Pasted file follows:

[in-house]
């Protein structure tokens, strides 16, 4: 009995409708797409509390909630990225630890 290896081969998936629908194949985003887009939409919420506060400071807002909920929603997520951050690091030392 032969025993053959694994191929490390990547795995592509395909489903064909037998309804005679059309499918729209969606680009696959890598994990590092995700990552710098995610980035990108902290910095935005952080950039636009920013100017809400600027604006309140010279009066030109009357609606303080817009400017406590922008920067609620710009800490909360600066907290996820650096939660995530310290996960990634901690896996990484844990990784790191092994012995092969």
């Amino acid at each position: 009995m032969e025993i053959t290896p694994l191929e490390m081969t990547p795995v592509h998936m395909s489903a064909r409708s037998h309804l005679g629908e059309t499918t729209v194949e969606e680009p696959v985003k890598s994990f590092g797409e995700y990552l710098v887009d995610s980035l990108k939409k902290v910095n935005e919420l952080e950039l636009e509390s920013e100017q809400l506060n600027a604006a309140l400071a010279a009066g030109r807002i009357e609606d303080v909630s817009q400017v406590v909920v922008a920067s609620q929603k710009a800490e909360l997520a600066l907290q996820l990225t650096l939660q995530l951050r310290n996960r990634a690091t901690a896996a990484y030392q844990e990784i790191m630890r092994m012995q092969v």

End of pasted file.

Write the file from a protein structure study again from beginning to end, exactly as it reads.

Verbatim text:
[in-house]
């Protein structure tokens, strides 16, 4: 009995409708797409509390909630990225630890 290896081969998936629908194949985003887009939409919420506060400071807002909920929603997520951050690091030392 032969025993053959694994191929490390990547795995592509395909489903064909037998309804005679059309499918729209969606680009696959890598994990590092995700990552710098995610980035990108902290910095935005952080950039636009920013100017809400600027604006309140010279009066030109009357609606303080817009400017406590922008920067609620710009800490909360600066907290996820650096939660995530310290996960990634901690896996990484844990990784790191092994012995092969």
């Amino acid at each position: 009995m032969e025993i053959t290896p694994l191929e490390m081969t990547p795995v592509h998936m395909s489903a064909r409708s037998h309804l005679g629908e059309t499918t729209v194949e969606e680009p696959v985003k890598s994990f590092g797409e995700y990552l710098v887009d995610s980035l990108k939409k902290v910095n935005e919420l952080e950039l636009e509390s920013e100017q809400l506060n600027a604006a309140l400071a010279a009066g030109r807002i009357e609606d303080v909630s817009q400017v406590v909920v922008a920067s609620q929603k710009a800490e909360l997520a600066l907290q996820l990225t650096l939660q995530l951050r310290n996960r990634a690091t901690a896996a990484y030392q844990e990784i790191m630890r092994m012995q092969v």